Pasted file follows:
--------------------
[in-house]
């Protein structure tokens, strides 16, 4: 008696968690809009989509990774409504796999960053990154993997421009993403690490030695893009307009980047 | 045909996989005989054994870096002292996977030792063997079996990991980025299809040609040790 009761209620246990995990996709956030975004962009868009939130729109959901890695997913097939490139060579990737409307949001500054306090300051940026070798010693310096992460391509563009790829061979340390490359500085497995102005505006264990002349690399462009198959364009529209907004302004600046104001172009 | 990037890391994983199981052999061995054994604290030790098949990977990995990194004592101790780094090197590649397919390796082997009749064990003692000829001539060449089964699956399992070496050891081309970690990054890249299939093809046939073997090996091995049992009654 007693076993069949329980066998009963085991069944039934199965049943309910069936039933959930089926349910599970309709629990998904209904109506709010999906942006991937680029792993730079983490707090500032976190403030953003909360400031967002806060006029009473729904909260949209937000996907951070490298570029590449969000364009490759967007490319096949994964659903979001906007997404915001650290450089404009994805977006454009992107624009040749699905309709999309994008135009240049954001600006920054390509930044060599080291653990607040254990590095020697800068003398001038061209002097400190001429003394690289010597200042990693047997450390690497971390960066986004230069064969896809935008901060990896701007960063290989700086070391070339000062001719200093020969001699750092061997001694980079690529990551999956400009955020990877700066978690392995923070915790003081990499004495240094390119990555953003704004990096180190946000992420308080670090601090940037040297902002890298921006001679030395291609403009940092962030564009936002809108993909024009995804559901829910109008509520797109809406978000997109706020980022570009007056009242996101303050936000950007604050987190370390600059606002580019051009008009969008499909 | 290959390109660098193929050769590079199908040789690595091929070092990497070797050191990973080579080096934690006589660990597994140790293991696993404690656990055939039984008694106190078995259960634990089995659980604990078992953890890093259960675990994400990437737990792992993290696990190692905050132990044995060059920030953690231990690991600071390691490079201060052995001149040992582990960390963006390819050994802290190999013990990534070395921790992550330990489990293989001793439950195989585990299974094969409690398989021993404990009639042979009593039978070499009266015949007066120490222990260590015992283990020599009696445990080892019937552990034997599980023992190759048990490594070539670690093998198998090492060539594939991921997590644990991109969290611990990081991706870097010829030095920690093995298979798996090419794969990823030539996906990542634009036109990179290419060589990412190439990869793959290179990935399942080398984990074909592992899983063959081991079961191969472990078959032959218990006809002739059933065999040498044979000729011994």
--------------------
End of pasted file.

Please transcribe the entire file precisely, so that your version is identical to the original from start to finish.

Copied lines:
[in-house]
């Protein structure tokens, strides 16, 4: 008696968690809009989509990774409504796999960053990154993997421009993403690490030695893009307009980047 | 045909996989005989054994870096002292996977030792063997079996990991980025299809040609040790 009761209620246990995990996709956030975004962009868009939130729109959901890695997913097939490139060579990737409307949001500054306090300051940026070798010693310096992460391509563009790829061979340390490359500085497995102005505006264990002349690399462009198959364009529209907004302004600046104001172009 | 990037890391994983199981052999061995054994604290030790098949990977990995990194004592101790780094090197590649397919390796082997009749064990003692000829001539060449089964699956399992070496050891081309970690990054890249299939093809046939073997090996091995049992009654 007693076993069949329980066998009963085991069944039934199965049943309910069936039933959930089926349910599970309709629990998904209904109506709010999906942006991937680029792993730079983490707090500032976190403030953003909360400031967002806060006029009473729904909260949209937000996907951070490298570029590449969000364009490759967007490319096949994964659903979001906007997404915001650290450089404009994805977006454009992107624009040749699905309709999309994008135009240049954001600006920054390509930044060599080291653990607040254990590095020697800068003398001038061209002097400190001429003394690289010597200042990693047997450390690497971390960066986004230069064969896809935008901060990896701007960063290989700086070391070339000062001719200093020969001699750092061997001694980079690529990551999956400009955020990877700066978690392995923070915790003081990499004495240094390119990555953003704004990096180190946000992420308080670090601090940037040297902002890298921006001679030395291609403009940092962030564009936002809108993909024009995804559901829910109008509520797109809406978000997109706020980022570009007056009242996101303050936000950007604050987190370390600059606002580019051009008009969008499909 | 290959390109660098193929050769590079199908040789690595091929070092990497070797050191990973080579080096934690006589660990597994140790293991696993404690656990055939039984008694106190078995259960634990089995659980604990078992953890890093259960675990994400990437737990792992993290696990190692905050132990044995060059920030953690231990690991600071390691490079201060052995001149040992582990960390963006390819050994802290190999013990990534070395921790992550330990489990293989001793439950195989585990299974094969409690398989021993404990009639042979009593039978070499009266015949007066120490222990260590015992283990020599009696445990080892019937552990034997599980023992190759048990490594070539670690093998198998090492060539594939991921997590644990991109969290611990990081991706870097010829030095920690093995298979798996090419794969990823030539996906990542634009036109990179290419060589990412190439990869793959290179990935399942080398984990074909592992899983063959081991079961191969472990078959032959218990006809002739059933065999040498044979000729011994």